A California kayaker survived a great white shark attack off Pacifica State Beach near Linda Mar, south of San Francisco, Tuesday as experts wonder if the U.S. will see another spike in shark-human encounters over the summer.
KPIX-TV reported that the attack happened in an area popular with surfers and swimmers just before 5 p.m.
The Pacifica Police Department told the television station that Micah Flanaburg was fishing with his father-in-law, Ross Webber, on his kayak off the beach when the shark attacked him.
"As I’m looking back, trying to figure out what the hell is going on, he came up straight underneath me…and the whole kayak was probably lifted out of the water," Flanaburg said to KPIX. "And as it grabbed a hold of me, it started shaking the boat front to back. And it wouldn’t let go."
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Authorities told KPIX that the shark bit into the kayak and then circled it before swimming away. Flanaburg and Webber left the water after the attack, which they say happened about 200 yards off shore.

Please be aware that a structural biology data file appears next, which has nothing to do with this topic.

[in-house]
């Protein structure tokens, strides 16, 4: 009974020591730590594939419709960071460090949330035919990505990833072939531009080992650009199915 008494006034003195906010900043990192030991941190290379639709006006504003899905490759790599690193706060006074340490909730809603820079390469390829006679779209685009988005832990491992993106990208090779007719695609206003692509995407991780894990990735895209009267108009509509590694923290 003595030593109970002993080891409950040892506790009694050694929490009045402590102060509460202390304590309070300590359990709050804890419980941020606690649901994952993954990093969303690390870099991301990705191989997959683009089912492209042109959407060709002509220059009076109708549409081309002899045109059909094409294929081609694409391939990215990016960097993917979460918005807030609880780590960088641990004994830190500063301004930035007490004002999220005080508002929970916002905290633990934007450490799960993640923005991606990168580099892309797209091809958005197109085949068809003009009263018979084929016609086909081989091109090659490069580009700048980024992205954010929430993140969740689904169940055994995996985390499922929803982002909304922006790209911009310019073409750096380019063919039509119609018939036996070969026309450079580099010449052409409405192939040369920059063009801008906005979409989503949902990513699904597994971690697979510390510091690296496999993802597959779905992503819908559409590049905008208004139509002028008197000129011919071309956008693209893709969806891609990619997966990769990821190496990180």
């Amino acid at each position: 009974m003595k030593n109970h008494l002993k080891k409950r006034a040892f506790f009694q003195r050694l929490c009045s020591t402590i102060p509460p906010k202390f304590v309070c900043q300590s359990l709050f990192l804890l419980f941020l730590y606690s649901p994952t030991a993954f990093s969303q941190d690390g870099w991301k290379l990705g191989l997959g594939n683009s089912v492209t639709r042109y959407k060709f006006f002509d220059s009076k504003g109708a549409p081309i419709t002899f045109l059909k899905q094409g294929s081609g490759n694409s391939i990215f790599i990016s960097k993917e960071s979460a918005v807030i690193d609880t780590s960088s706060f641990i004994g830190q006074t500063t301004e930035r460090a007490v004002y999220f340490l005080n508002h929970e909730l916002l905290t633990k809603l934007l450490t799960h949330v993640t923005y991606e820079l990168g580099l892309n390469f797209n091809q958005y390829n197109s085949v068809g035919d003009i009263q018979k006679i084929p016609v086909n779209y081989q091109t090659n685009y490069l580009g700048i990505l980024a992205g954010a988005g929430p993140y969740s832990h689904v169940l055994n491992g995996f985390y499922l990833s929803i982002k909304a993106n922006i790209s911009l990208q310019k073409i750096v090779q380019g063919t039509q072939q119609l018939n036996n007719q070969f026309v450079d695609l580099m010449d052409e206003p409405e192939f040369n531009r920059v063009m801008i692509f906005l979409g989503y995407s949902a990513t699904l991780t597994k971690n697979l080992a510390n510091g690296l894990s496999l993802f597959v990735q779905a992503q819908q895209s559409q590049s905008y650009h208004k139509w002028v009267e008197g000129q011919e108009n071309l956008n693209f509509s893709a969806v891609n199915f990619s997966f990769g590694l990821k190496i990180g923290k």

"Probably the scariest part was when it let go, ’cause it swam back around and I thought he was going to come and take another bite, right where my legs were,” Flanaburg told KPIX.
This attacked follows a June 17 shark attack at near Surfside, Texas, west of Galveston. A 15-year-old boy, out with a local church group, was attacked just before 3 p.m. according to Houston's KTRK-TV
The boy was bitten on his leg and hand in the attack, the Surfside Police told the television station. He was flown to Memorial Hermann-Texas Medical Center in Houston with non-life-threatening injuries, KTRK-TV reported.
According to the International Shark Attack File, shark attacks jumps dramatically from 29 in 2011 to 53 in 2012. Experts told Huff Post Live, though, the number of attacks likely comes from more people in the water than sharks taking a more aggressive stand against humans.
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"In California, the sea lions have come back and we've got this eco system that is returning to health," David Helvarg, president of the Blue Frontier Campaign, told Huff Post Live. "The white shark is its top predator. It's a sign of health in the eco system but problematic for the recreational water user."
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